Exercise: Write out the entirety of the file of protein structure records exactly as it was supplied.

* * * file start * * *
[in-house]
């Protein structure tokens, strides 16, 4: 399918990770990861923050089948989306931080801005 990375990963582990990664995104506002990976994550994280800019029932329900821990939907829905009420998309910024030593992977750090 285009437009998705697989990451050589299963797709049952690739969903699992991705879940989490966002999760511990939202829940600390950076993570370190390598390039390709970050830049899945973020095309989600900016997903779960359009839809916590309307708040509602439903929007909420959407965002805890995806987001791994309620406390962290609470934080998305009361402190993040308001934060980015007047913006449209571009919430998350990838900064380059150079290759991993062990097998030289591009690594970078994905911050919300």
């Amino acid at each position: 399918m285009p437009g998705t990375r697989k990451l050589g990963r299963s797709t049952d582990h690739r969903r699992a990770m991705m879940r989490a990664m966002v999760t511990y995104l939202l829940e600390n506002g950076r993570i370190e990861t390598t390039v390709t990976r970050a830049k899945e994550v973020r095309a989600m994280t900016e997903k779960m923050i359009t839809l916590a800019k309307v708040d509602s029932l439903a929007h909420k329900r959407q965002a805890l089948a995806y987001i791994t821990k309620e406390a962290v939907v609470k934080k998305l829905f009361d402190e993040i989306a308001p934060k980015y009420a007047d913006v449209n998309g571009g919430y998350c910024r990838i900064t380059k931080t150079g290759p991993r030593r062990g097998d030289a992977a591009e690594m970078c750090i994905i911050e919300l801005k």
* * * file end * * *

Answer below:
[in-house]
């Protein structure tokens, strides 16, 4: 399918990770990861923050089948989306931080801005 990375990963582990990664995104506002990976994550994280800019029932329900821990939907829905009420998309910024030593992977750090 285009437009998705697989990451050589299963797709049952690739969903699992991705879940989490966002999760511990939202829940600390950076993570370190390598390039390709970050830049899945973020095309989600900016997903779960359009839809916590309307708040509602439903929007909420959407965002805890995806987001791994309620406390962290609470934080998305009361402190993040308001934060980015007047913006449209571009919430998350990838900064380059150079290759991993062990097998030289591009690594970078994905911050919300």
């Amino acid at each position: 399918m285009p437009g998705t990375r697989k990451l050589g990963r299963s797709t049952d582990h690739r969903r699992a990770m991705m879940r989490a990664m966002v999760t511990y995104l939202l829940e600390n506002g950076r993570i370190e990861t390598t390039v390709t990976r970050a830049k899945e994550v973020r095309a989600m994280t900016e997903k779960m923050i359009t839809l916590a800019k309307v708040d509602s029932l439903a929007h909420k329900r959407q965002a805890l089948a995806y987001i791994t821990k309620e406390a962290v939907v609470k934080k998305l829905f009361d402190e993040i989306a308001p934060k980015y009420a007047d913006v449209n998309g571009g919430y998350c910024r990838i900064t380059k931080t150079g290759p991993r030593r062990g097998d030289a992977a591009e690594m970078c750090i994905i911050e919300l801005k």